There are many reasons for this situation: Data scientists with expertise in ML methods often are not trained in risk analysis; they think of “features” and even predicted output values as data, not as “random variables” with sampled instances. Even if known, conventional risk analysis methods are expensive and time-consuming to apply to machine learning: ML data sets include many (sometimes hundreds) of features, with limited “provenance” of the data’s origins. There are hundreds of classical probability distributions that could be ‘candidates’ to fit each feature. Only some of the features are typically found, after ML model training, to have predictive value; many are found to be correlated with other features and hence ‘redundant’. And in typical projects, a great many ML models are built.
How Solver SDK Performs Automated Risk Analysis
Unlike most other DSML libraries, Solver SDK includes powerful algorithms for risk analysis in the same package: Probability distribution fitting, correlation fitting, stratified sample generation and Monte Carlo analysis. But asking developers to “quickly master risk analysis” is asking too much. So Frontline Systems has invented ways to automate the entire risk analysis process. Using the new capability is as simple as creating a new object with one line of code in C++, C#, Java, R or Python, setting a few properties, and calling a new method – and the risk analysis typically adds just seconds to a minute to the existing process of training, validating and testing a ML model.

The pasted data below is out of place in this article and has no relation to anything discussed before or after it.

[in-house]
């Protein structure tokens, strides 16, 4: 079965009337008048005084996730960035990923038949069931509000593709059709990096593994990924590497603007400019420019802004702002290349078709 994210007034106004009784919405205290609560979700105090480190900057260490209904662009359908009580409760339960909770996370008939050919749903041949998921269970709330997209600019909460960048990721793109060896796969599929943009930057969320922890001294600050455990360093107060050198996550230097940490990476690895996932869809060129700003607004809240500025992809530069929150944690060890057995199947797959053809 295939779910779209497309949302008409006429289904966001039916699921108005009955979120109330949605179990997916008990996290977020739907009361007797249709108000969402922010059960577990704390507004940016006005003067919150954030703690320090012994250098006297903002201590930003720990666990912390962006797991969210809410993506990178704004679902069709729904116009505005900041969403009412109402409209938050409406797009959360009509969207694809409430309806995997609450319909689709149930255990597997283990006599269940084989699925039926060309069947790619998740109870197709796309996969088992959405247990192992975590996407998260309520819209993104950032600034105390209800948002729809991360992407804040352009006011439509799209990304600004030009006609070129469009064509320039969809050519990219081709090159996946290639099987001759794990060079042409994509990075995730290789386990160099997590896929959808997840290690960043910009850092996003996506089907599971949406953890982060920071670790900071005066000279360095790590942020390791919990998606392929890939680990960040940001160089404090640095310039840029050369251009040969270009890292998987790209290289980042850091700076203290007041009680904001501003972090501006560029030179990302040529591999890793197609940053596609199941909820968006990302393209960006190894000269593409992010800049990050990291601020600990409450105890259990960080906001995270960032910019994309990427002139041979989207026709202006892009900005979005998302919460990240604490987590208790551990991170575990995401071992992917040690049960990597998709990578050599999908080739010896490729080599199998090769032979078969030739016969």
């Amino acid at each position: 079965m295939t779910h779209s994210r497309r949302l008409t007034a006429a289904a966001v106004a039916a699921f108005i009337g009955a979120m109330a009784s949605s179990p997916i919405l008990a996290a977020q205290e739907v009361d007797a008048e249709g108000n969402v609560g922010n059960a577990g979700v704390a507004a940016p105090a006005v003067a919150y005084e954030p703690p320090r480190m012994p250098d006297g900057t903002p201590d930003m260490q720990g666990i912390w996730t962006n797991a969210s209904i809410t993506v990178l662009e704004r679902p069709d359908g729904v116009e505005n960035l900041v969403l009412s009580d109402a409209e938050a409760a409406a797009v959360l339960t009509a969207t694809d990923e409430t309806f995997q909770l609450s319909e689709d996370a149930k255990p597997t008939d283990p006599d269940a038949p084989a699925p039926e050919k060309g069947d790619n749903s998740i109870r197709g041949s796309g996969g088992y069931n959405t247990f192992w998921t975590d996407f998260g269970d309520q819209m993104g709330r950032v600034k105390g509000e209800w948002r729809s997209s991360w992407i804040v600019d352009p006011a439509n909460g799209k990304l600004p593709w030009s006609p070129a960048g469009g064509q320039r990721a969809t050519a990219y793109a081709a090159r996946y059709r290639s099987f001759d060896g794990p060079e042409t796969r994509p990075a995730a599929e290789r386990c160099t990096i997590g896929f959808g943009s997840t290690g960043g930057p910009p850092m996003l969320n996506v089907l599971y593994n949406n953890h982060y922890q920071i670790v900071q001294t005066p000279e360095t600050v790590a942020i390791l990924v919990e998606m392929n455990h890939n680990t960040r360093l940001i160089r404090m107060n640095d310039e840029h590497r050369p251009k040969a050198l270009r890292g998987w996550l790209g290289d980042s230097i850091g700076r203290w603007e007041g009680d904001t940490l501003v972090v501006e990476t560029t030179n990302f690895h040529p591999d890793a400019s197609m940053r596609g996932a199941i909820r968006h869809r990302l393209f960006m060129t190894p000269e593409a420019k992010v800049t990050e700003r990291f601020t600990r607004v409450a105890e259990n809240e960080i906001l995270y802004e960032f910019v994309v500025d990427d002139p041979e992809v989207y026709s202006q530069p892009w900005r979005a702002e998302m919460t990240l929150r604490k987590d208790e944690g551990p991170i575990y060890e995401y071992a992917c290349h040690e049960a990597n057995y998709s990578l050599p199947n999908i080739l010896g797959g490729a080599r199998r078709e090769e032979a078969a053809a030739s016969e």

Internally, for each feature in a dataset, Solver SDK tests an entire family of probability distributions – drawing on its first-mover support for the new Metalog family of distributions, created by Dr. Tom Keelin; optimizes all the parameters of each distribution; detects and models correlations among features, using rank order and copula methods; performs synthetic data generation, using Monte Carlo methods for stratified sampling and correlation; computes the ML model’s predictions, as well as user-specified financial consequences, for each simulated case; and importantly, assesses and quantifies the differences in performance of the ML model on this simulated data versus the training, validation and test data.
Results of the risk analysis, including key summary statistics, percentiles and risk measures, are available as object properties. And by simply creating and populating a DataFrame with two more lines of code, the Solver SDK user has all the data needed to create charts, or perform further analysis.
Synthetic Data Generation as a Side Benefit
Synthetic Data Generation (SDG) has become topical in machine learning in recent years, with a number of companies founded just to supply software and services around this technology. SDG is used when there isn’t enough original data, or when use of the original data is restricted by law or regulation. But until now (in a patent and literature search), SDG has simply been used to better train ML models.
Solver SDK V2023 includes a powerful, general-purpose, easy to use Synthetic Data Generation facility, usable by simply creating an object SyntheticDataGenerator. Unlike some special-purpose SDG offerings, this facility can accurately model the behavior of nearly any combination of features with continuous values. But Solver SDK also uses synthetic data in an entirely new way, to analyze the risk that a ML model will yield unexpected results “large enough to matter” when deployed for production use.